by Amit Sengupta
THE development of new knowledge is a fascinating exercise. Since humans evolved, they have been driven by curiosity to learn more and more about nature. Over time the knowledge accumulated came to be systematised and this is what we call science. The hunger for knowledge deepened and expanded our collective understanding of nature. This knowledge is utilised to create tools and other artifacts that humans use to improve conditions of living. Science has always been a collective activity, though under capitalism today there are attempts by corporations to claim ownerships over knowledge through the exercise of intellectual property rights – in the form of patents, copyrights, etc.Read More »
The Wire | August 03, 2018
The idea is that geology or even cosmology is imprecise because it deals with incompleteness, poor data resolution and lack of experimental control. Credit: skeeze/pixabay
Stephen Jay Gould (1941-2002), the American palaeontologist and writer, delivered a memorable extemporaneous speech upon receiving the ‘History of Geology Division’ award during the 100th Annual Meeting of the Geological Society of America (GSA), Denver, 1988. A copy of its transcription had been sitting quietly among some paper clippings in my possession, having followed me around all these years, and I recently rediscovered it by accident.Read More »
Vladimir Vernadsky, 1863-1945
As we’ve seen, metabolism, a defining feature of all life, always involves exchanges with the world outside the organism. Life cannot exist without ingesting matter and excreting waste. The fact that the Earth is a sphere surrounded by a vacuum, and that we have access only to its outer few kilometers, means that the amount of matter available for life to use is finite, and that life’s wastes have nowhere else to go.Read More »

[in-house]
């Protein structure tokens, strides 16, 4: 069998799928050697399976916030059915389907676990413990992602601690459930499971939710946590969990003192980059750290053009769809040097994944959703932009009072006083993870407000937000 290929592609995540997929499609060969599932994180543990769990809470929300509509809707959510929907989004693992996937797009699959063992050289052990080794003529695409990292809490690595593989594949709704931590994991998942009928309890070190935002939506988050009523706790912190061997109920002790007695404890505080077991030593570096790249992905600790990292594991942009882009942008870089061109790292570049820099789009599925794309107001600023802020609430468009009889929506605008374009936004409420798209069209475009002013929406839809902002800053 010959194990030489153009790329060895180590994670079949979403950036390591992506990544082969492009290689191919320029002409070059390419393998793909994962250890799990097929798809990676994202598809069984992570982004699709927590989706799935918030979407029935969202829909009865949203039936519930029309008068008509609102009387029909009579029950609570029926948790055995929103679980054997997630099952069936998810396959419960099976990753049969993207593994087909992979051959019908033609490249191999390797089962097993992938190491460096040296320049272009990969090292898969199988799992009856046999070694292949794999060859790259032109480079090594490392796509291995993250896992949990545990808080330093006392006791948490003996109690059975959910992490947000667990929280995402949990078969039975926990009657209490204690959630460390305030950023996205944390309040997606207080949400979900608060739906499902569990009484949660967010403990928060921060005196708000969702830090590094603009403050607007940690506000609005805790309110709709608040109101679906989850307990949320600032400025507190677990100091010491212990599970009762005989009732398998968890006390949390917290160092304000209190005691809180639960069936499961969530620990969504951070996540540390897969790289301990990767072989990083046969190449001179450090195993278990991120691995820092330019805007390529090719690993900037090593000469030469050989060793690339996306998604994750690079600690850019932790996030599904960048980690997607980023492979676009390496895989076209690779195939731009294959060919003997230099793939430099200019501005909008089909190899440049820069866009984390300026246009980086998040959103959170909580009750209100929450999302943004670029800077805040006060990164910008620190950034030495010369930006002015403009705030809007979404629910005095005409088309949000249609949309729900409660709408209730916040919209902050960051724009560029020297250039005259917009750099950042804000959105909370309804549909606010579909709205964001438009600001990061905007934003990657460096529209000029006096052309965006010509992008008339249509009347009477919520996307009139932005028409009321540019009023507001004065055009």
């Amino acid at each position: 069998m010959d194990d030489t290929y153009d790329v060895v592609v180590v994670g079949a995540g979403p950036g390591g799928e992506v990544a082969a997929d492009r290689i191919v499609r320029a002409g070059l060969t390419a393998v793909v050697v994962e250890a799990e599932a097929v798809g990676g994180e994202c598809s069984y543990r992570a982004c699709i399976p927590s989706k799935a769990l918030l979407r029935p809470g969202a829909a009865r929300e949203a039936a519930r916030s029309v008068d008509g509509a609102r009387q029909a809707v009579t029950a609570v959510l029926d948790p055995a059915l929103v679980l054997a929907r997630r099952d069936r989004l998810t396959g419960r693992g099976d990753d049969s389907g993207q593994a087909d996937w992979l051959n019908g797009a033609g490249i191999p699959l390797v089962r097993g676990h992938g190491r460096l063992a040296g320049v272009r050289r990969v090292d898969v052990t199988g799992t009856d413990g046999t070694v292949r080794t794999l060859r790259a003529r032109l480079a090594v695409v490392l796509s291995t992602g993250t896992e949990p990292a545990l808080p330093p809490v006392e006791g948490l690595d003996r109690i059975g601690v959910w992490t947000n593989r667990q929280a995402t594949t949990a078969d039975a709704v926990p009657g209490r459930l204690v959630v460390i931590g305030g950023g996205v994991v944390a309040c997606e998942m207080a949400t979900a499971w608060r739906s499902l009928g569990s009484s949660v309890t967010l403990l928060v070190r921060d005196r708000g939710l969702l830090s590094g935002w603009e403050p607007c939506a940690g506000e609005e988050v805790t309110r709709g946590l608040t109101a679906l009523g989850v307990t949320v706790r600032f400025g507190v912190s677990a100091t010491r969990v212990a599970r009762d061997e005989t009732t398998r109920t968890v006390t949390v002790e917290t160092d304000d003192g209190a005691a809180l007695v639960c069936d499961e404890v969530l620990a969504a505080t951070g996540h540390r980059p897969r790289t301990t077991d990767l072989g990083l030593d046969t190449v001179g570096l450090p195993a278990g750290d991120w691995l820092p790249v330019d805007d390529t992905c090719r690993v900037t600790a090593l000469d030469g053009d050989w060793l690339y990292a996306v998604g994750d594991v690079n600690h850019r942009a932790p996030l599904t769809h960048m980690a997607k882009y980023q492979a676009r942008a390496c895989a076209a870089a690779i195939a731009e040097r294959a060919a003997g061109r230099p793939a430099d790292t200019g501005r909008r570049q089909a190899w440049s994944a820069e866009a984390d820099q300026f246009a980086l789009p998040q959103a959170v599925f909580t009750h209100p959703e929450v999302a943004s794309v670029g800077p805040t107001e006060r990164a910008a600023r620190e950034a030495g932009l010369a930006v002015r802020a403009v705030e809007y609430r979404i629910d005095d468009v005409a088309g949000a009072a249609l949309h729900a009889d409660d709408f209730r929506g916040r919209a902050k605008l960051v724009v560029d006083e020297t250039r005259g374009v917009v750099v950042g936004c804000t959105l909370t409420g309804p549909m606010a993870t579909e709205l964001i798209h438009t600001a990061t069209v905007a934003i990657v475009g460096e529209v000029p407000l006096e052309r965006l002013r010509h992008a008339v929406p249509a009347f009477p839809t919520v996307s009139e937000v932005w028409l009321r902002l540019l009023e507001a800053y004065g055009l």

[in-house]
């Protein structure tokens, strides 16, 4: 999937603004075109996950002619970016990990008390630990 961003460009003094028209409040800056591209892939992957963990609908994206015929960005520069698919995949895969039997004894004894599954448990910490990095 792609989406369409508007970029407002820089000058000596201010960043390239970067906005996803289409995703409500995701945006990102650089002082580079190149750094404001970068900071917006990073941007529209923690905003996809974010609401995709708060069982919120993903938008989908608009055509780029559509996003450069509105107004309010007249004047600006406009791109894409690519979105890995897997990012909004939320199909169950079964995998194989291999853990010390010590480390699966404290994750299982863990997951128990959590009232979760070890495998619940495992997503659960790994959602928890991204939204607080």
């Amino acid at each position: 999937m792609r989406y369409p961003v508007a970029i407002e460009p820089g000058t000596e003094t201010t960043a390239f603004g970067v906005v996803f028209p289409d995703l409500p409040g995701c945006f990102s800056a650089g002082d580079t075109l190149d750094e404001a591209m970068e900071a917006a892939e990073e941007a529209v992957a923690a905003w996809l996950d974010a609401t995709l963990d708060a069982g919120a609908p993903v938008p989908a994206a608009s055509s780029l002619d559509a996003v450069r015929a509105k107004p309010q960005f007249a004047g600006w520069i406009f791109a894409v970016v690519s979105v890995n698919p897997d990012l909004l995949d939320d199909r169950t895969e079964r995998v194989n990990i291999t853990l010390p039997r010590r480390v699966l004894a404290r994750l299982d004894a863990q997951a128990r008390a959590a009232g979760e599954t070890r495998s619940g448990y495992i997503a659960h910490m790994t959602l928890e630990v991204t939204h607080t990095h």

A Journal of People report
Too much Smartphone use makes teens unhappy, finds a new research from San Diego State University. Teens glued to their Smartphones and other devices are unhappier than those spending less time on digital media, the research finds.
The study gathered data from over one million 8th-, 10th-, and 12th-graders in the U.S. showing teens who spent more time on social media, gaming, texting and video-chatting on their phones were not as happy as those who played sports, went outside and interacted with real human beings.Read More »
Finally Confirmed: Cancer is entirely a man-made disease:
It’s caused mostly by dietary intake and pollution in their environment.
At the University of Manchester’s KNH Centre for Biomedical Egyptology in England, in 2010, after looking over remains and literature from ancient Greece and Egypt, looked into earlier periods too, a study had included the first historical case of cancer in an Egyptian mummy.
This published study from Nature Reviews Cancer, notes that researchers only found one case of cancer while looking into hundred of Egyptian mummies.Read More »
A Journal of People report
Thousands of people around the world took part in the inaugural March for Science as part of this year’s Earth Day celebrations.
In over 600 cities, from Washington to Sydney, scientists and science enthusiasts marched in what is seen as a global response to anti-science, climate change-denying rhetoric and policies from governments around the world.
The main event began in Washington DC at 10:00am local time, Saturday.Read More »